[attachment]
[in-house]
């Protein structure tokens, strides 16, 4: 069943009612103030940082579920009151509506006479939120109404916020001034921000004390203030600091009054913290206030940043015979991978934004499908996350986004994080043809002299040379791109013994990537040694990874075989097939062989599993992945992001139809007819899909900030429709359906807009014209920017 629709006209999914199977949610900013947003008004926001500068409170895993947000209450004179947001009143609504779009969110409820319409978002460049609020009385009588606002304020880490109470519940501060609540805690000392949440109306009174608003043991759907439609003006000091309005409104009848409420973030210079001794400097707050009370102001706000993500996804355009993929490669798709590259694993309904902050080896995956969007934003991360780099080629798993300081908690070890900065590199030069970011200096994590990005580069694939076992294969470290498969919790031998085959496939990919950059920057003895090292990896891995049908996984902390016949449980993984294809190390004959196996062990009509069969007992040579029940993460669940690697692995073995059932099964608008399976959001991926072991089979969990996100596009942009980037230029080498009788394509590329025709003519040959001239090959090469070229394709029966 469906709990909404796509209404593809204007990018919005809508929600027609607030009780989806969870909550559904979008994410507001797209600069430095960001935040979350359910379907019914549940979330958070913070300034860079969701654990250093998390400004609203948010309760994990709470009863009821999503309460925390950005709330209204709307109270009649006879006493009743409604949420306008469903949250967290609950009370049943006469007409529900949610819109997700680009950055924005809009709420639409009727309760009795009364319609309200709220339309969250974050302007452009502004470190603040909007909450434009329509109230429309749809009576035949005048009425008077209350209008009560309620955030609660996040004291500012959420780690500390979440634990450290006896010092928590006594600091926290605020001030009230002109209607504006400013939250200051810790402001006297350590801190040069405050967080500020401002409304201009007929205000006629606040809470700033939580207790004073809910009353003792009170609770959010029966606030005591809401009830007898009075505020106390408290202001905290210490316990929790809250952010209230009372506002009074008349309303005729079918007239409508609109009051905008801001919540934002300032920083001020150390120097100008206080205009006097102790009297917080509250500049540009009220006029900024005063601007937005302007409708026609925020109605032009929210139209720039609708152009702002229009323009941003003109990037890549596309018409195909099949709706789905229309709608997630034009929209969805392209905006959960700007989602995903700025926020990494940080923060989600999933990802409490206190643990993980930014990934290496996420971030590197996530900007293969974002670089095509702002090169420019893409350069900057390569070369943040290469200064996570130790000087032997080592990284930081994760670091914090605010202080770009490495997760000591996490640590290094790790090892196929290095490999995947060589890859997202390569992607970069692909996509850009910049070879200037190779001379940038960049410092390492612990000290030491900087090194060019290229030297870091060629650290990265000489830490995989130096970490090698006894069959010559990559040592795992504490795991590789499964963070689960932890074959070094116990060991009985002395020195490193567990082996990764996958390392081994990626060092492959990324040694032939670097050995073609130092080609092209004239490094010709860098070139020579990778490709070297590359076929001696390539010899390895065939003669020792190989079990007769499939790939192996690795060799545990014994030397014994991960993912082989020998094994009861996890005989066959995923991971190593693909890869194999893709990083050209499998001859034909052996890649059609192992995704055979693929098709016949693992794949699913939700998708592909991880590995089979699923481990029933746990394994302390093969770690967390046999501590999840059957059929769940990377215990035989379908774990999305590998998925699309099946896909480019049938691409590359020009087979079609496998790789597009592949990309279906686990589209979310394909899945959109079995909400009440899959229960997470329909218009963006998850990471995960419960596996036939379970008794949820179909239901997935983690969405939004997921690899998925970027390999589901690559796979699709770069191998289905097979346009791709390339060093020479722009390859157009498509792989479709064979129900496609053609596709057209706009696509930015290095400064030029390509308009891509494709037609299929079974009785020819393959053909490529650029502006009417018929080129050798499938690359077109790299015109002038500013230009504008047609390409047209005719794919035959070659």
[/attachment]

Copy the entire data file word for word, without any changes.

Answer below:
[in-house]
């Protein structure tokens, strides 16, 4: 069943009612103030940082579920009151509506006479939120109404916020001034921000004390203030600091009054913290206030940043015979991978934004499908996350986004994080043809002299040379791109013994990537040694990874075989097939062989599993992945992001139809007819899909900030429709359906807009014209920017 629709006209999914199977949610900013947003008004926001500068409170895993947000209450004179947001009143609504779009969110409820319409978002460049609020009385009588606002304020880490109470519940501060609540805690000392949440109306009174608003043991759907439609003006000091309005409104009848409420973030210079001794400097707050009370102001706000993500996804355009993929490669798709590259694993309904902050080896995956969007934003991360780099080629798993300081908690070890900065590199030069970011200096994590990005580069694939076992294969470290498969919790031998085959496939990919950059920057003895090292990896891995049908996984902390016949449980993984294809190390004959196996062990009509069969007992040579029940993460669940690697692995073995059932099964608008399976959001991926072991089979969990996100596009942009980037230029080498009788394509590329025709003519040959001239090959090469070229394709029966 469906709990909404796509209404593809204007990018919005809508929600027609607030009780989806969870909550559904979008994410507001797209600069430095960001935040979350359910379907019914549940979330958070913070300034860079969701654990250093998390400004609203948010309760994990709470009863009821999503309460925390950005709330209204709307109270009649006879006493009743409604949420306008469903949250967290609950009370049943006469007409529900949610819109997700680009950055924005809009709420639409009727309760009795009364319609309200709220339309969250974050302007452009502004470190603040909007909450434009329509109230429309749809009576035949005048009425008077209350209008009560309620955030609660996040004291500012959420780690500390979440634990450290006896010092928590006594600091926290605020001030009230002109209607504006400013939250200051810790402001006297350590801190040069405050967080500020401002409304201009007929205000006629606040809470700033939580207790004073809910009353003792009170609770959010029966606030005591809401009830007898009075505020106390408290202001905290210490316990929790809250952010209230009372506002009074008349309303005729079918007239409508609109009051905008801001919540934002300032920083001020150390120097100008206080205009006097102790009297917080509250500049540009009220006029900024005063601007937005302007409708026609925020109605032009929210139209720039609708152009702002229009323009941003003109990037890549596309018409195909099949709706789905229309709608997630034009929209969805392209905006959960700007989602995903700025926020990494940080923060989600999933990802409490206190643990993980930014990934290496996420971030590197996530900007293969974002670089095509702002090169420019893409350069900057390569070369943040290469200064996570130790000087032997080592990284930081994760670091914090605010202080770009490495997760000591996490640590290094790790090892196929290095490999995947060589890859997202390569992607970069692909996509850009910049070879200037190779001379940038960049410092390492612990000290030491900087090194060019290229030297870091060629650290990265000489830490995989130096970490090698006894069959010559990559040592795992504490795991590789499964963070689960932890074959070094116990060991009985002395020195490193567990082996990764996958390392081994990626060092492959990324040694032939670097050995073609130092080609092209004239490094010709860098070139020579990778490709070297590359076929001696390539010899390895065939003669020792190989079990007769499939790939192996690795060799545990014994030397014994991960993912082989020998094994009861996890005989066959995923991971190593693909890869194999893709990083050209499998001859034909052996890649059609192992995704055979693929098709016949693992794949699913939700998708592909991880590995089979699923481990029933746990394994302390093969770690967390046999501590999840059957059929769940990377215990035989379908774990999305590998998925699309099946896909480019049938691409590359020009087979079609496998790789597009592949990309279906686990589209979310394909899945959109079995909400009440899959229960997470329909218009963006998850990471995960419960596996036939379970008794949820179909239901997935983690969405939004997921690899998925970027390999589901690559796979699709770069191998289905097979346009791709390339060093020479722009390859157009498509792989479709064979129900496609053609596709057209706009696509930015290095400064030029390509308009891509494709037609299929079974009785020819393959053909490529650029502006009417018929080129050798499938690359077109790299015109002038500013230009504008047609390409047209005719794919035959070659």